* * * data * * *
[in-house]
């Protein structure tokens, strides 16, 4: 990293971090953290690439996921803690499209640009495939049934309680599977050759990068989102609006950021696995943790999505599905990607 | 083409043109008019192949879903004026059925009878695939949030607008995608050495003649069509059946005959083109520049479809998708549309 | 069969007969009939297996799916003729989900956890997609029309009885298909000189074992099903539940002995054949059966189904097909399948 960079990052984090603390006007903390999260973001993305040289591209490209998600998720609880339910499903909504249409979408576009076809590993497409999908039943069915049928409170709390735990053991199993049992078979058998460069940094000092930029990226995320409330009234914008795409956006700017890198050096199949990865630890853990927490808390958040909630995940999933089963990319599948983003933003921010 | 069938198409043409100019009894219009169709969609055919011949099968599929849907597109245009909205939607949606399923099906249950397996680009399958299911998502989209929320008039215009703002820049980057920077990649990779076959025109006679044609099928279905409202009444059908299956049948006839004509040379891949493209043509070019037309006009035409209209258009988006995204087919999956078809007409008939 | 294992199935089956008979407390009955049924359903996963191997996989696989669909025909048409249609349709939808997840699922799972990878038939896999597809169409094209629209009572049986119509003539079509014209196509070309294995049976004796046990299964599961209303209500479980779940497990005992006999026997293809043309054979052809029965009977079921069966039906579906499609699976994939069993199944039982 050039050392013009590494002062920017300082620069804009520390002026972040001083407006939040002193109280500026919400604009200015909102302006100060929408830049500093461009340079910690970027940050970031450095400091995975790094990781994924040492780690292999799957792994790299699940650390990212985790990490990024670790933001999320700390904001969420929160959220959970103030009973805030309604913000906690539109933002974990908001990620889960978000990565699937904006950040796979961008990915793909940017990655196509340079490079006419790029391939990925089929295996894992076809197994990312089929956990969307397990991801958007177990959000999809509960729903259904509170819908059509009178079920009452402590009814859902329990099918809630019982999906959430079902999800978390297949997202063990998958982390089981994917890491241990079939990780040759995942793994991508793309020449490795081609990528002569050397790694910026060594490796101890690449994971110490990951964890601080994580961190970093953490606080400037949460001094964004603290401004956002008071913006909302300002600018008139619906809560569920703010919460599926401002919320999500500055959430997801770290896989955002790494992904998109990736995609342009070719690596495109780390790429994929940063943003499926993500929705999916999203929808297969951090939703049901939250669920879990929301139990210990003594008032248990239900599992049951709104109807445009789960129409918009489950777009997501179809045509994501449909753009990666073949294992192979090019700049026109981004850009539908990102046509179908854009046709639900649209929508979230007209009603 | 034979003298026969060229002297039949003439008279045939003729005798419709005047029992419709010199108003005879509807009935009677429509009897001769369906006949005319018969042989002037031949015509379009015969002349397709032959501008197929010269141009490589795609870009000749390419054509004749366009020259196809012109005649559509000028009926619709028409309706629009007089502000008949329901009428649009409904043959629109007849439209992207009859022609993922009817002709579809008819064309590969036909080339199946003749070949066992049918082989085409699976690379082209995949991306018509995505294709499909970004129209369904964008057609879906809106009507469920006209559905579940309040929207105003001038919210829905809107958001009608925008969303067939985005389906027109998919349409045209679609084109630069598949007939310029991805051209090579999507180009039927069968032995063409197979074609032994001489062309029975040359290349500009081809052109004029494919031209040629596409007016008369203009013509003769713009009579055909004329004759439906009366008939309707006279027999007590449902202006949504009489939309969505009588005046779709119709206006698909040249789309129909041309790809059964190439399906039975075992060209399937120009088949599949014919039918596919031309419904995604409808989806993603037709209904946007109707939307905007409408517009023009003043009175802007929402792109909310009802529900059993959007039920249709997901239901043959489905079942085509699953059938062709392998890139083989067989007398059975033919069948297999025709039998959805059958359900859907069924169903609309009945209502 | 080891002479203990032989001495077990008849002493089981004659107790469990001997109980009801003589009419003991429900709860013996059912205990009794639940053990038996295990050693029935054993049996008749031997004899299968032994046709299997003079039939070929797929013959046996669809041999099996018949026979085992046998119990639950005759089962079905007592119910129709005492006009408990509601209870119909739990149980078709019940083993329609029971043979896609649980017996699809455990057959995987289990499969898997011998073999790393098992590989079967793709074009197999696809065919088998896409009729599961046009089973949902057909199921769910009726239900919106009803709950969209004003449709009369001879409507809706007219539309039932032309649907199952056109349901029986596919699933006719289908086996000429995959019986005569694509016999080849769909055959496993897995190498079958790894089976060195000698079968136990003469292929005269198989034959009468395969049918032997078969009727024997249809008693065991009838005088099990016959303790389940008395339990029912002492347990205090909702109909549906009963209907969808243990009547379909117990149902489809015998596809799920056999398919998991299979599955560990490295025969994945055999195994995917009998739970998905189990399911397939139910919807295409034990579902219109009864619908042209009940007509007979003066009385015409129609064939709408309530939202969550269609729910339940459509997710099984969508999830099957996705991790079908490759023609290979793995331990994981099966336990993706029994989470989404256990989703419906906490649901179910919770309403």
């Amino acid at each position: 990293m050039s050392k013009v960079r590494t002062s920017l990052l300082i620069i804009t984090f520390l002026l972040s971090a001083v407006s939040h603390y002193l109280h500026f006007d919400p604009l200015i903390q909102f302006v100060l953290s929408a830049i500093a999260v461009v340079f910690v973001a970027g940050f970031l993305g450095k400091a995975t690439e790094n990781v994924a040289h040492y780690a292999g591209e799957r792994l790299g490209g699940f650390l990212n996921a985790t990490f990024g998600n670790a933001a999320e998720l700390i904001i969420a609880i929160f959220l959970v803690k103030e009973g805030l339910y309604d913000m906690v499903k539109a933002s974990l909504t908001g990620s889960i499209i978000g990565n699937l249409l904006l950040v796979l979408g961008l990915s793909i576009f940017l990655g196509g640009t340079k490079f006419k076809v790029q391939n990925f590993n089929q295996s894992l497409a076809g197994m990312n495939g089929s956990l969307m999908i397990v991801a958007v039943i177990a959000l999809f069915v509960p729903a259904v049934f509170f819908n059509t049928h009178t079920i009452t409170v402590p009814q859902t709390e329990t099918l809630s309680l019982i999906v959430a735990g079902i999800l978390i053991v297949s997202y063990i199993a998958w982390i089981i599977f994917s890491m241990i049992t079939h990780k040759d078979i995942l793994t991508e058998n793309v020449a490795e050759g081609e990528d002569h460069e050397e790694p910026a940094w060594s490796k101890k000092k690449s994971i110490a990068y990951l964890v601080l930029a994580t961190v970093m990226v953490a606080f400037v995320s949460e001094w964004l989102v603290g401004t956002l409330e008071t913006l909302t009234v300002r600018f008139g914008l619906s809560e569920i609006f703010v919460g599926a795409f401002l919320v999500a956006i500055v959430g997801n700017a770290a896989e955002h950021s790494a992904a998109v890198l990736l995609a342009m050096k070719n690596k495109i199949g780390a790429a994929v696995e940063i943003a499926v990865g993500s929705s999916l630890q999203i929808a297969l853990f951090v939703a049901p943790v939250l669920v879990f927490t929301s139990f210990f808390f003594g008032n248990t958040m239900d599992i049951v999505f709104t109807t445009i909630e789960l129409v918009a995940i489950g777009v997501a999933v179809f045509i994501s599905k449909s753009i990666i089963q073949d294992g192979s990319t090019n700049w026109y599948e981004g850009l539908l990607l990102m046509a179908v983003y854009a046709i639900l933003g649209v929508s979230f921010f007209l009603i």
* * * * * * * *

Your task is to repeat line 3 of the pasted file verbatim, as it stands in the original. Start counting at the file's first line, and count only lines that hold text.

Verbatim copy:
């Amino acid at each position: 990293m050039s050392k013009v960079r590494t002062s920017l990052l300082i620069i804009t984090f520390l002026l972040s971090a001083v407006s939040h603390y002193l109280h500026f006007d919400p604009l200015i903390q909102f302006v100060l953290s929408a830049i500093a999260v461009v340079f910690v973001a970027g940050f970031l993305g450095k400091a995975t690439e790094n990781v994924a040289h040492y780690a292999g591209e799957r792994l790299g490209g699940f650390l990212n996921a985790t990490f990024g998600n670790a933001a999320e998720l700390i904001i969420a609880i929160f959220l959970v803690k103030e009973g805030l339910y309604d913000m906690v499903k539109a933002s974990l909504t908001g990620s889960i499209i978000g990565n699937l249409l904006l950040v796979l979408g961008l990915s793909i576009f940017l990655g196509g640009t340079k490079f006419k076809v790029q391939n990925f590993n089929q295996s894992l497409a076809g197994m990312n495939g089929s956990l969307m999908i397990v991801a958007v039943i177990a959000l999809f069915v509960p729903a259904v049934f509170f819908n059509t049928h009178t079920i009452t409170v402590p009814q859902t709390e329990t099918l809630s309680l019982i999906v959430a735990g079902i999800l978390i053991v297949s997202y063990i199993a998958w982390i089981i599977f994917s890491m241990i049992t079939h990780k040759d078979i995942l793994t991508e058998n793309v020449a490795e050759g081609e990528d002569h460069e050397e790694p910026a940094w060594s490796k101890k000092k690449s994971i110490a990068y990951l964890v601080l930029a994580t961190v970093m990226v953490a606080f400037v995320s949460e001094w964004l989102v603290g401004t956002l409330e008071t913006l909302t009234v300002r600018f008139g914008l619906s809560e569920i609006f703010v919460g599926a795409f401002l919320v999500a956006i500055v959430g997801n700017a770290a896989e955002h950021s790494a992904a998109v890198l990736l995609a342009m050096k070719n690596k495109i199949g780390a790429a994929v696995e940063i943003a499926v990865g993500s929705s999916l630890q999203i929808a297969l853990f951090v939703a049901p943790v939250l669920v879990f927490t929301s139990f210990f808390f003594g008032n248990t958040m239900d599992i049951v999505f709104t109807t445009i909630e789960l129409v918009a995940i489950g777009v997501a999933v179809f045509i994501s599905k449909s753009i990666i089963q073949d294992g192979s990319t090019n700049w026109y599948e981004g850009l539908l990607l990102m046509a179908v983003y854009a046709i639900l933003g649209v929508s979230f921010f007209l009603i």